She didn’t stick to still lifes or portraiture — though she did gain renown for her portraits of influential people, from Bolognese noblewomen to politicians, professors and even Pope Gregory XIII — she also painted landscapes and mythological works. Religious pieces, too: She created big altarpieces in Bologna and Rome, where she moved toward the end of her career.

What’s also notable: the dynamics of her household.

“Lavinia Fontana was professionally active before her marriage to a minor painter,” writes Harris and Nochlin. Her spouse, with whom she had 11 children, “is said to have agreed to assist his wife’s career after their marriage. Since his career never developed at all, he apparently did just that. His wife did not simply contribute to the family income; she became its chief source.”

In 16th-century Europe, she was the breadwinner.

As rare female painters, Fontana and Anguissola inspired many. But they had detractors, too. When Fontana was commissioned to create an altarpiece in Rome, painter and biographer Giovanni Baglione groused. “Even though there were many good painters, the best masters who were then working were passed over and the work was given to Lavinia alone … because the figures are larger than lifesize, she became confused and did not succeed as well as she thought,” he wrote, as recounted in Harris and Nochlin’s catalogue.

Lavinia Fontana, “Judith and Holofernes,” oil on canvas, circa 1595. (Courtesy of the Fondazione di culto e religione Ritiro San Pellegrino in Bologna)
Lavinia Fontana, “Judith and Holofernes,” oil on canvas, circa 1595. (Courtesy of the Fondazione di culto e religione Ritiro San Pellegrino in Bologna)

In a review of the 1995 exhibition of Anguissola’s works at the National Museum of Women in the Arts, Paul Richard, then a Washington Post art critic, wrote, “What’s especially exasperating is the way this show strives to paint her as more impressive than she is. The catalogue begins by calling her, excessively, ‘the first woman painter.’ It closes by describing her, excessively again, as ‘a uniquely spellbinding actress on the stage of time.’ … The museum, in a similar vein, calls her ‘this great artist.’ But she was no such thing. On the evidence presented here — 20 of her works are on view — Anguissola was a painter of the second rank. Her skills were merely middling. Her intentions, for the most part, were entirely conventional.”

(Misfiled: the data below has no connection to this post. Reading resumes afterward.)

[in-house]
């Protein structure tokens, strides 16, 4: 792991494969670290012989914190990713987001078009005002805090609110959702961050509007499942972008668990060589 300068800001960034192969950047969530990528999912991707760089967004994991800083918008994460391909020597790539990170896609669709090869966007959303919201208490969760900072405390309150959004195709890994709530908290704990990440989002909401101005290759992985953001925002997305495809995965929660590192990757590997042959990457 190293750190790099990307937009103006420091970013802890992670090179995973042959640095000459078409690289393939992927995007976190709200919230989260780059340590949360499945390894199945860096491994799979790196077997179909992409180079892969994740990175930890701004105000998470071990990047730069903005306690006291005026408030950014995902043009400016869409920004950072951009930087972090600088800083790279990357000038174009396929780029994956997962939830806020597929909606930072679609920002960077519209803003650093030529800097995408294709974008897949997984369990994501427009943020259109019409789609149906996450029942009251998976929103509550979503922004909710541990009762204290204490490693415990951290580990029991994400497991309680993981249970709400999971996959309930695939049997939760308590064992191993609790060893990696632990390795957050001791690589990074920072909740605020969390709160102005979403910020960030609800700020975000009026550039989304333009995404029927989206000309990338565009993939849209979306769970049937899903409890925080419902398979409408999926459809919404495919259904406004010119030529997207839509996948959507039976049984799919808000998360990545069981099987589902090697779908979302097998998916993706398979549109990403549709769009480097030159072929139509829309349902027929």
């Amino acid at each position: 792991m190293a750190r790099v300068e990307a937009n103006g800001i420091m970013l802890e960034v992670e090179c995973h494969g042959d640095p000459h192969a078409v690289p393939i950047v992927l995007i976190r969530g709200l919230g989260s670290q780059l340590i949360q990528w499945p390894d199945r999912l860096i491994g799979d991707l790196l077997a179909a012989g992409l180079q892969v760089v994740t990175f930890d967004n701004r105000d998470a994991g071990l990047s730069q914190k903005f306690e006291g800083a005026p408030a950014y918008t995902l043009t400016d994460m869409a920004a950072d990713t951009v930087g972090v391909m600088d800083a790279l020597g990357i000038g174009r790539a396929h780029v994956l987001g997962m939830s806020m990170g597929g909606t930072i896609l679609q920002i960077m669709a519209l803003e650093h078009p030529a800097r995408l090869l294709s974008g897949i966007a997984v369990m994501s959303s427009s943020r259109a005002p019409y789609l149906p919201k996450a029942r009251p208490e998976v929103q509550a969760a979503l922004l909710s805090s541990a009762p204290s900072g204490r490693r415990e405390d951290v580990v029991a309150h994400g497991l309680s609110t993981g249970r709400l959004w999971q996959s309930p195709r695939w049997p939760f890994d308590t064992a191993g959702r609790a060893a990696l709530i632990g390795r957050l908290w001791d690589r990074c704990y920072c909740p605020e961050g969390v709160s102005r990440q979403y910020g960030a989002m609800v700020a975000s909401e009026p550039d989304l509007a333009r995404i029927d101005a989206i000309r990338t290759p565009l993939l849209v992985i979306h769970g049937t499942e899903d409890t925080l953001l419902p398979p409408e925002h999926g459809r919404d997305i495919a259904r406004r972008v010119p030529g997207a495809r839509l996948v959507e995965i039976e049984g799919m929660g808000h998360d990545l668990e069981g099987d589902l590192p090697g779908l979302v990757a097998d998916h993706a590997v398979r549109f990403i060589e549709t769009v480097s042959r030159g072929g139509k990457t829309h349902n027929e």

Ouch.

Harris acknowledges that some of Anguissola’s work may not make “the best case,” but she points to a few ambitious pieces the artist created before she was met with the constraints of court life. (If she had been practicing, rather than giving drawing lessons to royals, Harris says, “who knows how else Sofonisba would have matured?”)

We may exaggerate the pioneers, Harris notes, but early women painters made others consider the possibility, eventually leading to female artists whose work “absolutely can compete with anybody’s.”

“So, it’s a complicated business,” she adds, “but you’ve got to begin somewhere.”

A Tale of Two Women Painters: Sofonisba Anguissola and Lavinia Fontana” is on view through Feb. 2, 2020, at the Prado Museum in Madrid.